If you were injured in a truck, auto, motorcycle, or other motor vehicle accident, don't be surprised to receive a call from the negligent driver’s insurance company within days of the collision.
One of the first requests an insurer's adjuster might ask is for you to give a recorded statement. A recorded statement is a question and answer session between you and an adjuster. They're often conducted over the telephone and recorded.
The conversation is later transcribed into a written document that may be used in settlement negotiations and at court hearings—including a jury trial.
Three Reasons Not to Agree to Give a Recorded Statement
If you know you did nothing wrong to cause your motor vehicle accident, it's easy to think that giving a recorded statement is a good way to convince the insurer to settle your claim fairly and quickly. Unfortunately, you could unintentionally seriously hurt your claim by giving one.
Here's an important point: you don't have to give a recorded statement in order to receive injury compensation. While one of the reasons the insurance adjuster may want your recorded statement is to investigate your claim, they might also try to use it to deny your claim or get you to accept less in your settlement.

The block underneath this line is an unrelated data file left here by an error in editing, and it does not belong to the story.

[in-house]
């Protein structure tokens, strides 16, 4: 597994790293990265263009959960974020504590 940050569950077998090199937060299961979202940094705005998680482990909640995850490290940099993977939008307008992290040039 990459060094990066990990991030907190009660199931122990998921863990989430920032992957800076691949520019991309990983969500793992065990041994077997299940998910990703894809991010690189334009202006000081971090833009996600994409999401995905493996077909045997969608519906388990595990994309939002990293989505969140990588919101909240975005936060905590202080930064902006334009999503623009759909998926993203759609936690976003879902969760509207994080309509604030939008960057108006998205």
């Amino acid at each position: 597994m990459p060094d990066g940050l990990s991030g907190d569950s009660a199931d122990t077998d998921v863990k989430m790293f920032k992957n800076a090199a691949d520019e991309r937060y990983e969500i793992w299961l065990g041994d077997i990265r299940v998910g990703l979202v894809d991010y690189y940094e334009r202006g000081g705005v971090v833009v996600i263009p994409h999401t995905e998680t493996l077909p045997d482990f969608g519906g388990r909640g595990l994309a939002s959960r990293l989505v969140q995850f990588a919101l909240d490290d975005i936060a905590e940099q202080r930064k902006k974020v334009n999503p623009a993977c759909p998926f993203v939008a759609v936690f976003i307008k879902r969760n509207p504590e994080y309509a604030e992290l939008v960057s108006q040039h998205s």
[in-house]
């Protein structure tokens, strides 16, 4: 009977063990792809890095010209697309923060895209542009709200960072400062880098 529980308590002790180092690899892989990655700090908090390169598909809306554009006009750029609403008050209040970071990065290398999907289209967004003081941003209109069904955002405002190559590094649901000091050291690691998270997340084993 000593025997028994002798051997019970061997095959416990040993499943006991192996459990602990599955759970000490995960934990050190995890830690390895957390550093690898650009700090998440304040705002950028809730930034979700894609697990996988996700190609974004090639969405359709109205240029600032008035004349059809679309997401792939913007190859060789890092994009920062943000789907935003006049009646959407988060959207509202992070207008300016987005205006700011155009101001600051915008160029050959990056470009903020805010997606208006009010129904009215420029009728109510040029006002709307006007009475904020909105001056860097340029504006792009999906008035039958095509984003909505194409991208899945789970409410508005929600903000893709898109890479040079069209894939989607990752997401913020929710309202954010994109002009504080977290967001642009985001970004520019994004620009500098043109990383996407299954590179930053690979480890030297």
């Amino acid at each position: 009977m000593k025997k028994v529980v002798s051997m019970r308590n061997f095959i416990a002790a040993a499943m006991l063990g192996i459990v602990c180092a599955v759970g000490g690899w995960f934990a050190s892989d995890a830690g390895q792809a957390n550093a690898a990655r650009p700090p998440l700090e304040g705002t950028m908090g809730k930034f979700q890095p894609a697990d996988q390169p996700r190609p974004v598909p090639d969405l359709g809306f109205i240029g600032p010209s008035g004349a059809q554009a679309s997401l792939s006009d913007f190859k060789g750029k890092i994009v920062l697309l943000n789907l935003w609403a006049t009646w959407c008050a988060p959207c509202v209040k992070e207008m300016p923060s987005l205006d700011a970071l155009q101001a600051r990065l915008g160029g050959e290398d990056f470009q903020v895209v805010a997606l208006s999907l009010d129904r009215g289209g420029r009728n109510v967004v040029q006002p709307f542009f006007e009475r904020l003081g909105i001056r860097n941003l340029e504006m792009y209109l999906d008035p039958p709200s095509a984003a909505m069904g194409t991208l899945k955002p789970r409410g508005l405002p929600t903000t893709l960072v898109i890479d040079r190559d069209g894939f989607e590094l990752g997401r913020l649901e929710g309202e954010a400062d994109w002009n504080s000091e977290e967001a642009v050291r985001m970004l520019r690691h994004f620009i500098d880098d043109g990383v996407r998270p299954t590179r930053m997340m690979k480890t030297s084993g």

Here’s how agreeing to one could damage your case:
- Inconsistent statements. The adjuster compares your statements with what you might have said to other sources, such as the police, doctors, or in a deposition, for inconsistency and uses these statements to say you're not credible.
- Tricky questions. Adjusters are skilled in taking recorded statements. They might ask confusing questions worded in a way that can make you say something that hurts your case without even realizing it.
- Questions about your injuries. Answering questions about your medical condition soon after your motor vehicle crash might not accurately describe them and even make them sound less serious than they are. It could take weeks or longer for the symptoms to fully develop after some injuries. In addition, you really won't know the severity of your injuries are, what treatments are necessary, and prognosis for recovery until months after your collision.
Even if you're careful, you could make damaging statements the carrier will use against you in settlement negotiations and in litigating your case.
How to Handle the Insurance Company’s Request for a Recorded Statement
Politely say no to the adjuster’s request for a recorded statement and advise them that you'll have your lawyer contact them. If you haven't hired a skilled motor vehicle accident attorney yet, do so right away and leave all communications with them.
Were You Injured in a Kansas City Area Motor Vehicle Accident?